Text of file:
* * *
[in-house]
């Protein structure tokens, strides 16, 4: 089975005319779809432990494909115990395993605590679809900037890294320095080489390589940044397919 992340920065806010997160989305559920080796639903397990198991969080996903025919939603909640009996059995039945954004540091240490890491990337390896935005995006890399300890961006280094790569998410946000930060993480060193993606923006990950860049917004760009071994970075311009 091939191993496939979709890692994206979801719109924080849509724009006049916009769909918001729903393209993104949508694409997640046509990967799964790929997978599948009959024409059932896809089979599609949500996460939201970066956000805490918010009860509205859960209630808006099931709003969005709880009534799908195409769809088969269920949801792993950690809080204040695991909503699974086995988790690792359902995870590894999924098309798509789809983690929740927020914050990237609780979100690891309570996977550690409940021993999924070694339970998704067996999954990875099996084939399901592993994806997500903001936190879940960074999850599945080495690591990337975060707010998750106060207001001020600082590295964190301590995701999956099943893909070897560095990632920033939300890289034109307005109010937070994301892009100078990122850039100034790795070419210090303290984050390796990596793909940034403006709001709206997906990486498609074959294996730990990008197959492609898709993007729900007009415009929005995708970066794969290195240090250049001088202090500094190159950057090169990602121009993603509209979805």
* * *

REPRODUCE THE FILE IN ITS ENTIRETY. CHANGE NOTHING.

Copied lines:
[in-house]
């Protein structure tokens, strides 16, 4: 089975005319779809432990494909115990395993605590679809900037890294320095080489390589940044397919 992340920065806010997160989305559920080796639903397990198991969080996903025919939603909640009996059995039945954004540091240490890491990337390896935005995006890399300890961006280094790569998410946000930060993480060193993606923006990950860049917004760009071994970075311009 091939191993496939979709890692994206979801719109924080849509724009006049916009769909918001729903393209993104949508694409997640046509990967799964790929997978599948009959024409059932896809089979599609949500996460939201970066956000805490918010009860509205859960209630808006099931709003969005709880009534799908195409769809088969269920949801792993950690809080204040695991909503699974086995988790690792359902995870590894999924098309798509789809983690929740927020914050990237609780979100690891309570996977550690409940021993999924070694339970998704067996999954990875099996084939399901592993994806997500903001936190879940960074999850599945080495690591990337975060707010998750106060207001001020600082590295964190301590995701999956099943893909070897560095990632920033939300890289034109307005109010937070994301892009100078990122850039100034790795070419210090303290984050390796990596793909940034403006709001709206997906990486498609074959294996730990990008197959492609898709993007729900007009415009929005995708970066794969290195240090250049001088202090500094190159950057090169990602121009993603509209979805």